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Survey Reveals Increase in Parental Concerns Over Childhood Vaccines

The government study revealed that approximately one in six parents were not planning to follow the recommended vaccination schedule for their child.

A government survey conducted by the UK Health Security Agency (HSA) found a thirteen percent increase in parents expressing concerns about administering vaccinations to their children.

The survey included about 1,000 parents with babies aged between two months and three years, four months, and another 1,000 parents with children aged between three years, four months, and five.

Due to growing distrust in government health advice and pharmaceutical companies following adverse reactions to COVID-19 vaccines, more parents are seeking information online about other vaccines.

An increasing number of parents reported encountering information that raised concerns about childhood vaccinations, mostly sourced from social media and online search engines.

By 2023, 20 percent of parents expressed worries regarding vaccines after reading online content, a significant rise from six percent in 2022.

However, the majority of parents still trust the NHS (85 percent) and healthcare professionals (86 percent) as their primary sources of vaccine information.

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The number of vaccinations recommended for children has significantly increased since the 1980s, leading to questions about the necessity of multiple injections and a debate on vaccine safety.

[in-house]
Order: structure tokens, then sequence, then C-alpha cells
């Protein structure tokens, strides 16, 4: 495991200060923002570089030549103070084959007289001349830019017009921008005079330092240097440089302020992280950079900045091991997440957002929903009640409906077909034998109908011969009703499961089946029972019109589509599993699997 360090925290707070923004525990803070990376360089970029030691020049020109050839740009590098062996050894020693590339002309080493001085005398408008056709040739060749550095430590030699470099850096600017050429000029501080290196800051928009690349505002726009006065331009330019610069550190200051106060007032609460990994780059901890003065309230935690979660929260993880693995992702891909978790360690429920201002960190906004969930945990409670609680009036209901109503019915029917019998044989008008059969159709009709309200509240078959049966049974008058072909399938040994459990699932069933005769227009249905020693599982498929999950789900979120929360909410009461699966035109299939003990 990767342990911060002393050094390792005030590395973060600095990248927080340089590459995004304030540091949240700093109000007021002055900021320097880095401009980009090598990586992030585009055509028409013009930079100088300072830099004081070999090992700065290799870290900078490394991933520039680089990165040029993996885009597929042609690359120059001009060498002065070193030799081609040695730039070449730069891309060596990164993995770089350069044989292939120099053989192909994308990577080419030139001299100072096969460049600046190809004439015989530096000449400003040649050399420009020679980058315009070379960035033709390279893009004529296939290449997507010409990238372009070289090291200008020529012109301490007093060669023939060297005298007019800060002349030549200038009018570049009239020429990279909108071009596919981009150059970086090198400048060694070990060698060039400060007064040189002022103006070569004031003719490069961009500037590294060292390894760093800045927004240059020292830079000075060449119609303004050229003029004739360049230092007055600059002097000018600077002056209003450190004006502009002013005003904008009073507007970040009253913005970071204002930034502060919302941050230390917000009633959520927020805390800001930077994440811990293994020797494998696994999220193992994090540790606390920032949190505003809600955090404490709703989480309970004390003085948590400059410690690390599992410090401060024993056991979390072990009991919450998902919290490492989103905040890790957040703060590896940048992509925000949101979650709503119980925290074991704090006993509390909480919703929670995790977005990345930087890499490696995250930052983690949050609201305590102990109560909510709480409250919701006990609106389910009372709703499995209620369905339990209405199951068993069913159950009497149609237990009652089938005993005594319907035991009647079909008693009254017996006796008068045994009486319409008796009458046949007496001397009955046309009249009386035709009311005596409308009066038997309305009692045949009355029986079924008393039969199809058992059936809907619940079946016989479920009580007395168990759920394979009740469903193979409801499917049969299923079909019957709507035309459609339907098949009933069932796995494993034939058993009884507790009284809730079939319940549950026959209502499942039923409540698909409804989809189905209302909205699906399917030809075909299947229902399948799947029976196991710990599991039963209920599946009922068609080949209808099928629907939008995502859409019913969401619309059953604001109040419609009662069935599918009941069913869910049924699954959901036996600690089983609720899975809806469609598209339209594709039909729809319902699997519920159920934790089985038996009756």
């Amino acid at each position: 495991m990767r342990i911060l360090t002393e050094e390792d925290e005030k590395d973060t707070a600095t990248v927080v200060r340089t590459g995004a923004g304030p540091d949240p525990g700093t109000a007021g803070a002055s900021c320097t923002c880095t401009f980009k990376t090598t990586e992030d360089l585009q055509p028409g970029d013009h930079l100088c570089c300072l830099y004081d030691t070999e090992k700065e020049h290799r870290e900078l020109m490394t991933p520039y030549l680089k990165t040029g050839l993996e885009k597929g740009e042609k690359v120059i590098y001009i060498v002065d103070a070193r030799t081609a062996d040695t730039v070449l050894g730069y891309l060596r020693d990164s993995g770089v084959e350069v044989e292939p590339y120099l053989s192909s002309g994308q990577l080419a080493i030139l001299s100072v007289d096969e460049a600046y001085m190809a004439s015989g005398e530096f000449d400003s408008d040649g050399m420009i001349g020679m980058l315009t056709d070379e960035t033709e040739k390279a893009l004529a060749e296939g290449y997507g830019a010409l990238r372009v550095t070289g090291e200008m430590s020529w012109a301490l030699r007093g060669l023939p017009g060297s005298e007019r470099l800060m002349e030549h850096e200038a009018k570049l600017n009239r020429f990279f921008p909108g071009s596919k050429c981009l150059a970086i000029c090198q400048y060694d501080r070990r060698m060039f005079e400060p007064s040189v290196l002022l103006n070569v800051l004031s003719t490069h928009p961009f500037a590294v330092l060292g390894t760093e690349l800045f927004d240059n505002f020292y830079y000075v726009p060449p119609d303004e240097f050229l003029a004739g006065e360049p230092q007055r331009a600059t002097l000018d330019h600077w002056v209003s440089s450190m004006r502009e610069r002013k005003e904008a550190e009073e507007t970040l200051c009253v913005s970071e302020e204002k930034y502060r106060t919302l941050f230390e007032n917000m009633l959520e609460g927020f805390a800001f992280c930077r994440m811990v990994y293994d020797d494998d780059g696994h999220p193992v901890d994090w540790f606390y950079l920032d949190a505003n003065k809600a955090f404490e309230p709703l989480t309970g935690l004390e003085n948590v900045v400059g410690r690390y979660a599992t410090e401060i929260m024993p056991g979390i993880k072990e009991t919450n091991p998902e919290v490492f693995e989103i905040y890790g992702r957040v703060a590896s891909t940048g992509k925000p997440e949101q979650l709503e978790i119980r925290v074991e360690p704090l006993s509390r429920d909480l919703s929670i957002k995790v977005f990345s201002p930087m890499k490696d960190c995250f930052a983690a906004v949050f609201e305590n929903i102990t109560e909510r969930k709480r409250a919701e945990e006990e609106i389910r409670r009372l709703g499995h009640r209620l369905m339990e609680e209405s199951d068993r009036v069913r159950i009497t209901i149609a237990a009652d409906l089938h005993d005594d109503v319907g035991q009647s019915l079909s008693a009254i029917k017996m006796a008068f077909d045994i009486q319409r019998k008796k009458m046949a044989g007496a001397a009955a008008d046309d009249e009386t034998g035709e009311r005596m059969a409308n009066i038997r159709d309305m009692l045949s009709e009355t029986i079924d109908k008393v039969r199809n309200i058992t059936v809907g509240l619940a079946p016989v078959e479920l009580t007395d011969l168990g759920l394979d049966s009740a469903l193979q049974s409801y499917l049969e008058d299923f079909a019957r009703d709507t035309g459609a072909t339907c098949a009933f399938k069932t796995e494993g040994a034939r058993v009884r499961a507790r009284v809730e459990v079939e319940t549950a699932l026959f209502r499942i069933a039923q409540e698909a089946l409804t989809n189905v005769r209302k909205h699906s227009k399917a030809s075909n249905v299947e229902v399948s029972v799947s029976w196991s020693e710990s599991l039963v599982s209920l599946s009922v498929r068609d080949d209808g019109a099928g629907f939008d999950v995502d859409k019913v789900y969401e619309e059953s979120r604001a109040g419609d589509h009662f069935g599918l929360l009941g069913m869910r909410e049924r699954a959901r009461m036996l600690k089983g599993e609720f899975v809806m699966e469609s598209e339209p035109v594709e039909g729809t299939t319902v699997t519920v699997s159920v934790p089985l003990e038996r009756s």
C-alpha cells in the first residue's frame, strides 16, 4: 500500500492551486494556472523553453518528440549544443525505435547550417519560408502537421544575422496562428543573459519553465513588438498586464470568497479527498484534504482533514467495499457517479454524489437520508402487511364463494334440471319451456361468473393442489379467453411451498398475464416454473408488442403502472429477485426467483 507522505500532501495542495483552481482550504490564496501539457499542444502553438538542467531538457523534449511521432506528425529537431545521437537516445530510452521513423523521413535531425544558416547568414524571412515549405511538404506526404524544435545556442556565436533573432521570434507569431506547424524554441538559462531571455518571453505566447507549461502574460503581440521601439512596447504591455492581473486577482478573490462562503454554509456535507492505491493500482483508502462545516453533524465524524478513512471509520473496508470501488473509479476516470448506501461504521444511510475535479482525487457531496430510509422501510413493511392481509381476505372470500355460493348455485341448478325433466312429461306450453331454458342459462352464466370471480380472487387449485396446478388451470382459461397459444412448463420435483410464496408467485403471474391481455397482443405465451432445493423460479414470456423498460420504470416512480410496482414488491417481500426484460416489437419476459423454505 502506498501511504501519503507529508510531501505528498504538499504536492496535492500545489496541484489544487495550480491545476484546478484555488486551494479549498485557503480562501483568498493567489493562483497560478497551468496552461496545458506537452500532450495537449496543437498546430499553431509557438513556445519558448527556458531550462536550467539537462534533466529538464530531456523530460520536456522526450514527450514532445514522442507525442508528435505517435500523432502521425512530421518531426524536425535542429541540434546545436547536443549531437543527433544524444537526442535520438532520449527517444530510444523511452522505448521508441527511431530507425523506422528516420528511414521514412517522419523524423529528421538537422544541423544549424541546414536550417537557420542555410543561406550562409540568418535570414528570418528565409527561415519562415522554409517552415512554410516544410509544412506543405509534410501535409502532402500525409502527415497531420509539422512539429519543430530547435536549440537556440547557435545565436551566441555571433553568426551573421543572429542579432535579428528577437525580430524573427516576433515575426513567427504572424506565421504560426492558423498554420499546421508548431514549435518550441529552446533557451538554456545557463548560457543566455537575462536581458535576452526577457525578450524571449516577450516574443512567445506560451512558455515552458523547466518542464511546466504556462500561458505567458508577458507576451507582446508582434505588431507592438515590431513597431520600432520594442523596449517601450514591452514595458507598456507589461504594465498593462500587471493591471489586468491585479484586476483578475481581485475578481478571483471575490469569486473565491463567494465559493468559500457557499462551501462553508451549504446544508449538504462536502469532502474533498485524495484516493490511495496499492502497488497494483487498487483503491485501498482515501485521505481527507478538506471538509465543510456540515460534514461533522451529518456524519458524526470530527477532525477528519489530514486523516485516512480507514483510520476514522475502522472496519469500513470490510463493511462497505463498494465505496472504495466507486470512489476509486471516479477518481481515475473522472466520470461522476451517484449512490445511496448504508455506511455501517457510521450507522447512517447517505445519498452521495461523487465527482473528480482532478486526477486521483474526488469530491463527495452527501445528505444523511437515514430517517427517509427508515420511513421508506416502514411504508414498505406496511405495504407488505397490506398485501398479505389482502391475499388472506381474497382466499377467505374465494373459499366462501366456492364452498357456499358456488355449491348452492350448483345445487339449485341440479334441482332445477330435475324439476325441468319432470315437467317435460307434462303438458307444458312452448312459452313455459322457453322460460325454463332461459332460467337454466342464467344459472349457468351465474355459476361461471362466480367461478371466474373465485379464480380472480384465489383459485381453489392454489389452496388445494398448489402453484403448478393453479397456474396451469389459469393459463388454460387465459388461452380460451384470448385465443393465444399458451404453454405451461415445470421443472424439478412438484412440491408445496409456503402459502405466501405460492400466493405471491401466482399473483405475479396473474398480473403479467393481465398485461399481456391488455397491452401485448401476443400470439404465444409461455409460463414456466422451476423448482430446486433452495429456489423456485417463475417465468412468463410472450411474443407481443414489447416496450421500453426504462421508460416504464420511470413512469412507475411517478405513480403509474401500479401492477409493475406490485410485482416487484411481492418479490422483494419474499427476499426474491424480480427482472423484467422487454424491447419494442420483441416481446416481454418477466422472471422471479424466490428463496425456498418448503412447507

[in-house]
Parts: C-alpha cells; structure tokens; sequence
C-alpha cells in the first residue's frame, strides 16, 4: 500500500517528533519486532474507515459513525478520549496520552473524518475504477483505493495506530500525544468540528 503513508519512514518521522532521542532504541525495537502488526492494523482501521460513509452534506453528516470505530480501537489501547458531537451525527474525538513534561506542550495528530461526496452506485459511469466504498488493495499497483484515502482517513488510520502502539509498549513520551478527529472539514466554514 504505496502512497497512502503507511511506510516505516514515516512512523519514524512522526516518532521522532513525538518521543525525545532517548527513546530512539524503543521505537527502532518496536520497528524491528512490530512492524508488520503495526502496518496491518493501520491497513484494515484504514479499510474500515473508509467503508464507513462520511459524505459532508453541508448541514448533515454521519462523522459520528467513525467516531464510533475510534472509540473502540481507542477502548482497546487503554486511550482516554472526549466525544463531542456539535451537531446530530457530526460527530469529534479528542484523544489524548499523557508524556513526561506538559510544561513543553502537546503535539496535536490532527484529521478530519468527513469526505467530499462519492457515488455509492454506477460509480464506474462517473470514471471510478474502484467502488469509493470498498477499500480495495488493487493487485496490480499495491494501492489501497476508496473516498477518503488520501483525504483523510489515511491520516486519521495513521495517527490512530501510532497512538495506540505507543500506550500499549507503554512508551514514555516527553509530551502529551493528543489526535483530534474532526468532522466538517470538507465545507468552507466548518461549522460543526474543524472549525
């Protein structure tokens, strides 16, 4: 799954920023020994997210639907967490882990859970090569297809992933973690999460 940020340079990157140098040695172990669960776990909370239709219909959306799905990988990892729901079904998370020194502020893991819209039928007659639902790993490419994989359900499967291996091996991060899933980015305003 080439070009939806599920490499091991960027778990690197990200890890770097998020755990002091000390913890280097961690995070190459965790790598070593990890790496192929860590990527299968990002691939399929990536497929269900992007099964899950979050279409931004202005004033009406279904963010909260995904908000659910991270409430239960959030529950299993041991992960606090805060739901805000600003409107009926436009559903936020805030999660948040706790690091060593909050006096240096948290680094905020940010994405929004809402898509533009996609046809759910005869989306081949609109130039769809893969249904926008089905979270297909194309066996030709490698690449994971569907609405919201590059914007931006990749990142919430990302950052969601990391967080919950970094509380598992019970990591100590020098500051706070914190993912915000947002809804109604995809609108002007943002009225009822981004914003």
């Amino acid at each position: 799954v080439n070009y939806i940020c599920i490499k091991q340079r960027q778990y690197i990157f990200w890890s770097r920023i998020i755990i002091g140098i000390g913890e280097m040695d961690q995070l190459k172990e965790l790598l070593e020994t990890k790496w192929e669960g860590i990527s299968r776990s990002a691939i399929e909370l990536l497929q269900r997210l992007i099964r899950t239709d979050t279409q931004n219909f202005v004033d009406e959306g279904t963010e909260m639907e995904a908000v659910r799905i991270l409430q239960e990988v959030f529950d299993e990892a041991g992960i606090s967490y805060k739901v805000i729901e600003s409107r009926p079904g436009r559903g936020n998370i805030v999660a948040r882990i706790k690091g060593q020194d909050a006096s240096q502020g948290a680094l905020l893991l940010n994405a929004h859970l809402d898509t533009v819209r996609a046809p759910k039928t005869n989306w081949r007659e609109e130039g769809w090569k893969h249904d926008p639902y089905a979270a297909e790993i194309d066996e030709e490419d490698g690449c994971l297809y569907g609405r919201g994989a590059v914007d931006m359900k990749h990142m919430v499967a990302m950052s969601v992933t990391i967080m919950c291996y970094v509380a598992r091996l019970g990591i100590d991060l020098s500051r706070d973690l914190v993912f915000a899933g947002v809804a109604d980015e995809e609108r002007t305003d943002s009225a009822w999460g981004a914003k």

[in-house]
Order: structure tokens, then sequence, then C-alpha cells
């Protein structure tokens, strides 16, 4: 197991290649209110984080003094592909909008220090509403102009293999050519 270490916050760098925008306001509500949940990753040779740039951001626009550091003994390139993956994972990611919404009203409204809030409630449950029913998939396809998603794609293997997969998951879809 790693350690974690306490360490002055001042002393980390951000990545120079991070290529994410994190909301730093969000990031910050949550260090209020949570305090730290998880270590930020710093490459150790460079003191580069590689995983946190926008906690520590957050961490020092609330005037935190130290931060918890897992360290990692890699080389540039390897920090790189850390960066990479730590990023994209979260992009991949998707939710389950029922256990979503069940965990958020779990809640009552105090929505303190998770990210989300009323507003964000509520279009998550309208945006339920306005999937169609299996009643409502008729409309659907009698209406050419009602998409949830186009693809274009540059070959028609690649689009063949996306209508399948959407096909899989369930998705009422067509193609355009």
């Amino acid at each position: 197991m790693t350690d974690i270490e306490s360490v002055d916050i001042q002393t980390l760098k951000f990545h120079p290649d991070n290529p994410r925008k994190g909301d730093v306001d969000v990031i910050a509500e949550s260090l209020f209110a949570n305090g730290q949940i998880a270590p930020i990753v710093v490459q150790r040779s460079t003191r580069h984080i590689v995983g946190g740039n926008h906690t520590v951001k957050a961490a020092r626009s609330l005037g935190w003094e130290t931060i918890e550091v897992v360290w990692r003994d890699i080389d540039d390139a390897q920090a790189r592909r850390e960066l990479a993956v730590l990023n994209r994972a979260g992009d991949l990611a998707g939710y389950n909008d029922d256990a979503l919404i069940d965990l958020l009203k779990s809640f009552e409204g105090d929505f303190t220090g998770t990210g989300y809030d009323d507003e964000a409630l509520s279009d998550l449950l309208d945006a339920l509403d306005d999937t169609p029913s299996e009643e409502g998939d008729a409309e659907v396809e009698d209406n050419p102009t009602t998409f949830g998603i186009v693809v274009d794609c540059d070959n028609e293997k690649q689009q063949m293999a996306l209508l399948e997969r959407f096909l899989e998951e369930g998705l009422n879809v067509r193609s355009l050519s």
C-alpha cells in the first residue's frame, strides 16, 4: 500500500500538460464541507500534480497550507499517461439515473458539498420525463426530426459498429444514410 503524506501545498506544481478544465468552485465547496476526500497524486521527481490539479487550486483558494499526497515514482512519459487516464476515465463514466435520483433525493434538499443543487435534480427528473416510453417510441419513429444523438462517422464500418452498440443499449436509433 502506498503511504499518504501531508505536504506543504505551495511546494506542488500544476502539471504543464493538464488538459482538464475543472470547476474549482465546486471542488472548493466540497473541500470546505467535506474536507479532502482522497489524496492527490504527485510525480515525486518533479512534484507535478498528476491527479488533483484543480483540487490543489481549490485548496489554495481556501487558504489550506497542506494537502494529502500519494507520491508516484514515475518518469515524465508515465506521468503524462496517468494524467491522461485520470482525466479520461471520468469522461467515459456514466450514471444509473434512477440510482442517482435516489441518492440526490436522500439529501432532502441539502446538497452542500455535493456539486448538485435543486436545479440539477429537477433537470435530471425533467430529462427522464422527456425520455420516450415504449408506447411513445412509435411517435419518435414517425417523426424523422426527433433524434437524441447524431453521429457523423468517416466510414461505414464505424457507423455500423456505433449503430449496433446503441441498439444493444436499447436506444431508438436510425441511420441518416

No Vaccine Uptake Meets the WHO’s Target

NHS data reveals that no vaccines on the UK schedule have met the World Health Organization’s 95 percent uptake target in 2022–23 or in previous years.

The proportion of children who received their first MMR jab by age five dropped to 92.5 percent, the lowest since 2010–11.

Despite rising concerns about vaccine safety, the majority of parents still believe in the efficacy (89 percent), safety (84 percent), and trustworthiness (82 percent) of vaccines.

16 Percent Do Not Agree That Vaccines Are Safe

While 59 percent of parents reported no recent concerns about childhood vaccines, 83 percent felt confident their children would receive all offered vaccines before consulting a health professional.

Following discussions with healthcare providers, fourteen percent of the seventeen percent initially hesitant about vaccines changed their minds in favor of vaccination.

Dr. Mary Ramsay, head of vaccination at the HSA, emphasized the importance of healthcare professionals in providing accurate information to parents about vaccines and the diseases they prevent.

In the UK, children are not required to receive vaccines for school attendance, but efforts to convince hesitant parents have intensified in response to measles outbreaks in certain regions.

Campaigns encouraging unvaccinated young adults to catch up on missed doses have been launched amid debates about vaccine safety and efficacy.
A recent controversial advertising campaign advocating for childhood vaccinations sparked criticism from parent and medical groups, highlighting the ongoing debate on informed consent and medical freedom.

‘Inserts State Lack of Safety Evidence’

Anna Watson from Arnica, a pro-choice parental group focused on natural immunity, expressed concerns about vaccine safety and the lack of thorough testing for potential long-term effects.

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